Rococo appeared in Paris, during the reign of Louis VX in the18th century. The unique style was characterized by its ornate and decorative quality, curving and complex designs, and fixation on modeling natural elements. Seen in architecture, sculpture, painting, and interiors, rococo was meant to produce awe and impress at first sight. Mediums frequently used were various colored, rare woods, porcelain, and gilded bronze. With a distinct digression from previous styles, Rococo artisans created objects and spaces with the wild elements of nature in mind. Frequently, there were brighter colors, greater detailing, and boastful displays of wealth. Rococo was an expression of the flamboyancy and playfulness that was prominent during Louis XV's reign, and equally the grandeur that was so infamously associated with his decline and the rise of the Enlightenment.
The Morsbroich Castle was built during the height of the period's popularity and is currently home to the Morsbroich Castle Municipal Museum that features international modern and contemporary art including their newest exhibition, The Flexible Plan. This group show examines the survival of Rococo through contemporary art. The title refers to Rococo's break from the consistency of the Baroque, a previous, predominant art style. As the castle itself is a pinnacle example of the Rococo style, it provides a rich backdrop for the selection of works. Through painting and sculpture, these artists have explored the core fundamentals of the movement and have produced work that mirrors the vibrant and decorative elements of the original style.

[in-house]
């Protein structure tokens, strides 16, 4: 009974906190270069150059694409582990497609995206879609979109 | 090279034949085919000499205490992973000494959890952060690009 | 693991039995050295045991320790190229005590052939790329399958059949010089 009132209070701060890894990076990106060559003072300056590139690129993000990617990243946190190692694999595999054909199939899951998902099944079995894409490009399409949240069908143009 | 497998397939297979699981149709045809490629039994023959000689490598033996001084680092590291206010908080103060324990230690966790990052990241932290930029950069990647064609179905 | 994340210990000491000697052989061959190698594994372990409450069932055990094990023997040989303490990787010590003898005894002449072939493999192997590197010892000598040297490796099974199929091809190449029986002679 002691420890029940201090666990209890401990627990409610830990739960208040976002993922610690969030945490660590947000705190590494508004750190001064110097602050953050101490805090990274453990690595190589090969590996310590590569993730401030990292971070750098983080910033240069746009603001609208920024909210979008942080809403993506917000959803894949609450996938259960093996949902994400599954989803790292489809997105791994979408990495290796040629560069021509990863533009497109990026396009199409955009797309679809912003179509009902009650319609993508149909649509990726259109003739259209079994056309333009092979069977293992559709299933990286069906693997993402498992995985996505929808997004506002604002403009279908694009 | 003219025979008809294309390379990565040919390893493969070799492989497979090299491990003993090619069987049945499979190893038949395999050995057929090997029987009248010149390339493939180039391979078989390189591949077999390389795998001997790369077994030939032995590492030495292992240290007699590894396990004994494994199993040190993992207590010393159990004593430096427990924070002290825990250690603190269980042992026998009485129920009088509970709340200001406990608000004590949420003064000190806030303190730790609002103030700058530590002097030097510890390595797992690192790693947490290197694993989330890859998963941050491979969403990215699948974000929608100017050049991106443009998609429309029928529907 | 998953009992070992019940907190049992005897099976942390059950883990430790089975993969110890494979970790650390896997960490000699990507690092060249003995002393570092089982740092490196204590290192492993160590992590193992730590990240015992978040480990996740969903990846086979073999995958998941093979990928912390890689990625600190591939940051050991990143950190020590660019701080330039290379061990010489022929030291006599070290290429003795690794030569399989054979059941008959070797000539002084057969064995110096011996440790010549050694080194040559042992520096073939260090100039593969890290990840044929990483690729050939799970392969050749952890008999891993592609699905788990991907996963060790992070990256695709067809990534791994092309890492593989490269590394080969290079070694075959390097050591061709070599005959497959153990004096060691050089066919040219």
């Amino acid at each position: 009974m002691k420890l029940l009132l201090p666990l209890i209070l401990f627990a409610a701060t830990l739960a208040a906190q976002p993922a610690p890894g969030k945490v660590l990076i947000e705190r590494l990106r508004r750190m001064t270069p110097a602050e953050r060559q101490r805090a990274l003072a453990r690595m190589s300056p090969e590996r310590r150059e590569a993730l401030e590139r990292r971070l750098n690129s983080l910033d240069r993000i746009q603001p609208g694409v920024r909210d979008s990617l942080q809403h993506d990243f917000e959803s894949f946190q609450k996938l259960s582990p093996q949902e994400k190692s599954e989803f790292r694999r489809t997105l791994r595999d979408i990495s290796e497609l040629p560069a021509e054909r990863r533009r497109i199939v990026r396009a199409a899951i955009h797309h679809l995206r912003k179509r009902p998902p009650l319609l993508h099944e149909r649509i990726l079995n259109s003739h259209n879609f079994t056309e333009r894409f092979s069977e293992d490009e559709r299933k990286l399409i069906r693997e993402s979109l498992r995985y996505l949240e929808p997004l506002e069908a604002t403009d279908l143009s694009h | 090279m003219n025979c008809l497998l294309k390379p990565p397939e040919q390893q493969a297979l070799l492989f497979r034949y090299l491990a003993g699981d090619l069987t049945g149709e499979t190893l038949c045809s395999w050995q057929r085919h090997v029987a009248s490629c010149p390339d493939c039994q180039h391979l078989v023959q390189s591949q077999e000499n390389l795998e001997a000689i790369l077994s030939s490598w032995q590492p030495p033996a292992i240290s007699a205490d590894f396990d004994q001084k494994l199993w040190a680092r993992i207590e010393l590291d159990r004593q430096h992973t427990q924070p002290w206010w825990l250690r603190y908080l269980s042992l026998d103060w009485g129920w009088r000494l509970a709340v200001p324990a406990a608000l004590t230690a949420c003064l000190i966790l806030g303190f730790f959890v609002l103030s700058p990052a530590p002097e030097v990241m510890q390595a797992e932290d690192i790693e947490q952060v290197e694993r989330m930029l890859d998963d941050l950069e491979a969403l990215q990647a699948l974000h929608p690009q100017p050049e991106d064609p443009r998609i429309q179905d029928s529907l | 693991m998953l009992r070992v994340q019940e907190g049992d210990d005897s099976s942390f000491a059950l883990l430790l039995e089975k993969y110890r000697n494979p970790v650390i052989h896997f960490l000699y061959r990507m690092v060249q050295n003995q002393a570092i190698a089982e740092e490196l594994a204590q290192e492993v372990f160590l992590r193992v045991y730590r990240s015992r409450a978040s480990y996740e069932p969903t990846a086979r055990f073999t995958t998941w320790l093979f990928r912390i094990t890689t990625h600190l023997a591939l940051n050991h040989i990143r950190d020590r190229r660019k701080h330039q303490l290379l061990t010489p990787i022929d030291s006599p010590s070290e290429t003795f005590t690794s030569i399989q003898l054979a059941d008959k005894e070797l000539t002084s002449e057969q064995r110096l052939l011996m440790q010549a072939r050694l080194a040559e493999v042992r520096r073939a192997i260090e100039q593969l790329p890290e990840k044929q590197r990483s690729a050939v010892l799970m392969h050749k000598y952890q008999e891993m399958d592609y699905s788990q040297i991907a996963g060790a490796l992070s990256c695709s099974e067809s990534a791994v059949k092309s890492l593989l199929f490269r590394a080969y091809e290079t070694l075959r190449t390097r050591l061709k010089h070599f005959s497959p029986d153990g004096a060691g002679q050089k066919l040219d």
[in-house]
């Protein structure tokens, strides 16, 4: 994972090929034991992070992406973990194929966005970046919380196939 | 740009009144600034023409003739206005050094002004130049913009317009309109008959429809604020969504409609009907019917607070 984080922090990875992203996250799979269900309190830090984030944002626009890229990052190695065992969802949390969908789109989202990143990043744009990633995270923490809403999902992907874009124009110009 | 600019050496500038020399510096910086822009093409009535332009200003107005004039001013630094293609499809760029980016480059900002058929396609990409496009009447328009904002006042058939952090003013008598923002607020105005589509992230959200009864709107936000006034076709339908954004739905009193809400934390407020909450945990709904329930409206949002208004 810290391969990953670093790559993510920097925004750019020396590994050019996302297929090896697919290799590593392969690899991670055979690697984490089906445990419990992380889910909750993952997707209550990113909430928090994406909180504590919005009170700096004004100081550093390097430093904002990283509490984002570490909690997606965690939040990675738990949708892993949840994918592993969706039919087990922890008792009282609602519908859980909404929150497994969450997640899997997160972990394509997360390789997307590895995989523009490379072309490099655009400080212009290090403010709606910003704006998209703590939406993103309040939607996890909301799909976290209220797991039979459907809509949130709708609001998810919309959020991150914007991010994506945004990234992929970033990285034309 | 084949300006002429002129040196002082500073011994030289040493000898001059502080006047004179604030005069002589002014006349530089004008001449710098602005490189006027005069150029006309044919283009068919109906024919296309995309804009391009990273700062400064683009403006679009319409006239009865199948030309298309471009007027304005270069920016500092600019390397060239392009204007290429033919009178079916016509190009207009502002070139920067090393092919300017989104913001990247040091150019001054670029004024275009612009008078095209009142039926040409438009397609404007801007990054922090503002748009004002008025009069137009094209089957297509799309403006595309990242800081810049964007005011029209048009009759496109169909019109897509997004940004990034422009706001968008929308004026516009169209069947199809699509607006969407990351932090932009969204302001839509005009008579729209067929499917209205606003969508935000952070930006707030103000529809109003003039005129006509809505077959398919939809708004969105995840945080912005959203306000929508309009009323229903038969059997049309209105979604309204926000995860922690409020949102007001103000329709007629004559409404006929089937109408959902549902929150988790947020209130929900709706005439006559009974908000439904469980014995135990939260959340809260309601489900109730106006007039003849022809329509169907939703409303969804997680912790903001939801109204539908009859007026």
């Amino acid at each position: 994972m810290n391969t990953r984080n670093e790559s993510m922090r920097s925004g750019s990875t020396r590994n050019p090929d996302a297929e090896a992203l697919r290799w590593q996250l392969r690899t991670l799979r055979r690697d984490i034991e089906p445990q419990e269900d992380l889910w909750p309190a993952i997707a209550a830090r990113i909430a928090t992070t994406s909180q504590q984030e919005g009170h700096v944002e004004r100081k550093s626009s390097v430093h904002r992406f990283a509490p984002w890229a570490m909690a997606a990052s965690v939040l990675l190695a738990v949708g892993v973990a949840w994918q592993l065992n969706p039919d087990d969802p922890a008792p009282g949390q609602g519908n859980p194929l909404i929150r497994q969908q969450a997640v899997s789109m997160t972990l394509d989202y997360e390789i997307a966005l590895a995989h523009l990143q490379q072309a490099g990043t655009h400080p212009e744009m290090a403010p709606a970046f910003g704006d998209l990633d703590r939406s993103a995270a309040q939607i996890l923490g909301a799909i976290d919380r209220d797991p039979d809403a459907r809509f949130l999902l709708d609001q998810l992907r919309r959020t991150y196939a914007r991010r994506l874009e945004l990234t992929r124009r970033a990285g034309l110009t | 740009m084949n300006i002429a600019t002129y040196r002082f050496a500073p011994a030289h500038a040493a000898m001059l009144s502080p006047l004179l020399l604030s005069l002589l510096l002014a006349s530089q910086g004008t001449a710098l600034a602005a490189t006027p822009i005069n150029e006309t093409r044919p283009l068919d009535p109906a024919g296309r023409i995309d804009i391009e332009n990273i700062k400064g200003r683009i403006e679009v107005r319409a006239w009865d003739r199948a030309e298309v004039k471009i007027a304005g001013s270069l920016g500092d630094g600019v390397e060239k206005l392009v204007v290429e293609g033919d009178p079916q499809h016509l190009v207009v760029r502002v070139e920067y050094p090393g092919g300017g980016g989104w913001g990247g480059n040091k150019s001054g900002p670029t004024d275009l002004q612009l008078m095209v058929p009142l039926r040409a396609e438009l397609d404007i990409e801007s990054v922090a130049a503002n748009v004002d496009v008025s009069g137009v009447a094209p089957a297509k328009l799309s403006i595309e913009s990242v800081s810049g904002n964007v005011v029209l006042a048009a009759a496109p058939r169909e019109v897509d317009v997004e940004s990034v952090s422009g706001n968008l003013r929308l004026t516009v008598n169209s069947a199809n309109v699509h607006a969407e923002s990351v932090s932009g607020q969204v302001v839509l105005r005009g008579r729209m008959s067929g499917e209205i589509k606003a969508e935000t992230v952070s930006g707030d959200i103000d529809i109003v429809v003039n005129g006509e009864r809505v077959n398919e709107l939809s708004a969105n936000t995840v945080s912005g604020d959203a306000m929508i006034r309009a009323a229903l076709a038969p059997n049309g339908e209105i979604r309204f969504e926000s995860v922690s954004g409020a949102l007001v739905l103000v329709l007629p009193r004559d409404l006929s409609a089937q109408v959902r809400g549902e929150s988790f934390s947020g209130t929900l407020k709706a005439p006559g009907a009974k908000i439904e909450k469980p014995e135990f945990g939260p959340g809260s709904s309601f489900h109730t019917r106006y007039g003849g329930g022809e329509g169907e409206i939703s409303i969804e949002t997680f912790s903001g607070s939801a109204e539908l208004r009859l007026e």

Rococo remains a staple style for tourist visits throughout Europe, specifically in France at Versailles and the Louvre, however contemporary examples of the ornamental designs are more rarely seen. With a rich, historical context and an outstanding backdrop, The Flexible Plan offers a comprehensive experience that beautifully intertwines the old and the new.
At the age of 97, Los Angeles-based artist Luchita Hurtado has been painting surreal compositions for 80 years, but only recently has she garnered fame, thanks to a recent biennial, Made in LA 2018, at the Hammer Museum. As the only deviation from the contemporary, the 11 paintings included in the show were all painted in the 1960s and 70s. Although these paintings are decades old, the content remains modern in the midst of the #MeToo campaigns.
Hurtado was born in Venezuela and moved to New York City as a child, but has since lived in Mexico City, San Fransisco and now, Santa Monica. Her life has ironically been filled with artistic inspiration. Married to two artists and collectors, Wolfgang Paalen and Lee Mullican, Hurtado has a son, Matt Mullican, who is also an artist. Familiar friends with modern giants such as Man Ray, Rufino Tamayo, Agnes Martin, and Isamu Noguchi, Luchita Hurtado watched as other careers flourished while continuing to paint. Although, Hurtado showed at multiple exhibitions, her professional career did not take off.